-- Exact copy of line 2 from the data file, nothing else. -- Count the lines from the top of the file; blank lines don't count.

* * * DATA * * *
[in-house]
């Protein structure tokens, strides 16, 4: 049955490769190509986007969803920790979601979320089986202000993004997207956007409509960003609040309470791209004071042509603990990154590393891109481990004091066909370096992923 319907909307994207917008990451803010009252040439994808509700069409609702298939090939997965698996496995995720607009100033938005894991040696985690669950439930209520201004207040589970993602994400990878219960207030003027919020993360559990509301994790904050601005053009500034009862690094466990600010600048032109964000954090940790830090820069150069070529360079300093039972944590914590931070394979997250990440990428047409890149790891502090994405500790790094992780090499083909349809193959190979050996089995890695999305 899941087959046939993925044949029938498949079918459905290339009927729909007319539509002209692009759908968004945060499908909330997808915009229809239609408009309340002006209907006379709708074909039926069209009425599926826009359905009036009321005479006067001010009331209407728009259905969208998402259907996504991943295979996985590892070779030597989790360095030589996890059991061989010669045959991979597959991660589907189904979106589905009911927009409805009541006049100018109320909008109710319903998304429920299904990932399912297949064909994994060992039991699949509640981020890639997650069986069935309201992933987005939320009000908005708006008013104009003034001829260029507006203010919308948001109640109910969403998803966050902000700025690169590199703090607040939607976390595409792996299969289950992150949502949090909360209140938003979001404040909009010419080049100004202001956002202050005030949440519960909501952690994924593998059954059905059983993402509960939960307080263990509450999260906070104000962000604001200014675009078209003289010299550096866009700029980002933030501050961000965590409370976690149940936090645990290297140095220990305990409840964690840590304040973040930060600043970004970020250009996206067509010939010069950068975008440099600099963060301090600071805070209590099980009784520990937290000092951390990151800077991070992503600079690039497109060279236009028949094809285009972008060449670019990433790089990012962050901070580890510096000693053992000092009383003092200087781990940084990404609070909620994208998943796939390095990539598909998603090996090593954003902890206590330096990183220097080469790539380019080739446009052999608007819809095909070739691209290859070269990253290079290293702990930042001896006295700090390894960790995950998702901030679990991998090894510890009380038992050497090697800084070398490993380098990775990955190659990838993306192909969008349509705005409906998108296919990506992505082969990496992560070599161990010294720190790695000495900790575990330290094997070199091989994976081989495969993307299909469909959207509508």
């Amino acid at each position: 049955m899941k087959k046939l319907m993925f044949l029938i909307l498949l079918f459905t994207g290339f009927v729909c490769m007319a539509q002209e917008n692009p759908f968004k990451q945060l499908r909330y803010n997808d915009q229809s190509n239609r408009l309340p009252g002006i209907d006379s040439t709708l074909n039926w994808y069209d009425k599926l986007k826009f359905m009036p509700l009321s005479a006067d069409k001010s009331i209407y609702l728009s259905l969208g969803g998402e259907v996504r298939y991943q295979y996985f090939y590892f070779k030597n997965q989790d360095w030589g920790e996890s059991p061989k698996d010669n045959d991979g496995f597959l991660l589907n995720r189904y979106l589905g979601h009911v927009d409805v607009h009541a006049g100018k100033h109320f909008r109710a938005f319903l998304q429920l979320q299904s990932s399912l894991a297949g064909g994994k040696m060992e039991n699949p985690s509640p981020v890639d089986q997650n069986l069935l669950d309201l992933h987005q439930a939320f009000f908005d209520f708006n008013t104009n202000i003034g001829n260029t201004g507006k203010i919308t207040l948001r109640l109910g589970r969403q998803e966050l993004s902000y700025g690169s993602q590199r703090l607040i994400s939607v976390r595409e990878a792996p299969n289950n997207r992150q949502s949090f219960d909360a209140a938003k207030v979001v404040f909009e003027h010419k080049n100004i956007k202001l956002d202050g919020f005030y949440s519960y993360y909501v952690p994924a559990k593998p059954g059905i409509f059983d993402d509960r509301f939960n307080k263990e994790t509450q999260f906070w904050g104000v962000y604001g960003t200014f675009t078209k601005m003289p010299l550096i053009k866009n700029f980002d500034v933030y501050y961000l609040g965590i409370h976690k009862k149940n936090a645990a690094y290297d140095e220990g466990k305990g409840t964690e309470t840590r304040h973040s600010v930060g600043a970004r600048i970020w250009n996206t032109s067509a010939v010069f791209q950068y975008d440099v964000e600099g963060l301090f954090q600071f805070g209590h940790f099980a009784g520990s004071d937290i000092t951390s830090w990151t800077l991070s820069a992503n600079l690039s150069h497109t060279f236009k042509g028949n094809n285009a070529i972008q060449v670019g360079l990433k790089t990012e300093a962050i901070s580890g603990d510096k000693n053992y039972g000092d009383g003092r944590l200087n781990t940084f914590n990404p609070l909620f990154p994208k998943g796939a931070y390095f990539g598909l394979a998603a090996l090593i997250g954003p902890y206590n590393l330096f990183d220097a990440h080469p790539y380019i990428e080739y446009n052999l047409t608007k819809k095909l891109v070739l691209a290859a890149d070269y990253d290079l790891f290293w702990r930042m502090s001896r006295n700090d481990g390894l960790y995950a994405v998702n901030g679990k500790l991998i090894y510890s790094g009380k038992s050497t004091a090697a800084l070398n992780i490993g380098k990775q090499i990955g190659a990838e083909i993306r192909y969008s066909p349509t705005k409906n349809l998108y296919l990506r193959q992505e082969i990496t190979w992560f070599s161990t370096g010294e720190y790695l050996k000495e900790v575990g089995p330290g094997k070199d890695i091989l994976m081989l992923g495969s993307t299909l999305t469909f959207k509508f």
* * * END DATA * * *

């Protein structure tokens, strides 16, 4: 049955490769190509986007969803920790979601979320089986202000993004997207956007409509960003609040309470791209004071042509603990990154590393891109481990004091066909370096992923 319907909307994207917008990451803010009252040439994808509700069409609702298939090939997965698996496995995720607009100033938005894991040696985690669950439930209520201004207040589970993602994400990878219960207030003027919020993360559990509301994790904050601005053009500034009862690094466990600010600048032109964000954090940790830090820069150069070529360079300093039972944590914590931070394979997250990440990428047409890149790891502090994405500790790094992780090499083909349809193959190979050996089995890695999305 899941087959046939993925044949029938498949079918459905290339009927729909007319539509002209692009759908968004945060499908909330997808915009229809239609408009309340002006209907006379709708074909039926069209009425599926826009359905009036009321005479006067001010009331209407728009259905969208998402259907996504991943295979996985590892070779030597989790360095030589996890059991061989010669045959991979597959991660589907189904979106589905009911927009409805009541006049100018109320909008109710319903998304429920299904990932399912297949064909994994060992039991699949509640981020890639997650069986069935309201992933987005939320009000908005708006008013104009003034001829260029507006203010919308948001109640109910969403998803966050902000700025690169590199703090607040939607976390595409792996299969289950992150949502949090909360209140938003979001404040909009010419080049100004202001956002202050005030949440519960909501952690994924593998059954059905059983993402509960939960307080263990509450999260906070104000962000604001200014675009078209003289010299550096866009700029980002933030501050961000965590409370976690149940936090645990290297140095220990305990409840964690840590304040973040930060600043970004970020250009996206067509010939010069950068975008440099600099963060301090600071805070209590099980009784520990937290000092951390990151800077991070992503600079690039497109060279236009028949094809285009972008060449670019990433790089990012962050901070580890510096000693053992000092009383003092200087781990940084990404609070909620994208998943796939390095990539598909998603090996090593954003902890206590330096990183220097080469790539380019080739446009052999608007819809095909070739691209290859070269990253290079290293702990930042001896006295700090390894960790995950998702901030679990991998090894510890009380038992050497090697800084070398490993380098990775990955190659990838993306192909969008349509705005409906998108296919990506992505082969990496992560070599161990010294720190790695000495900790575990330290094997070199091989994976081989495969993307299909469909959207509508």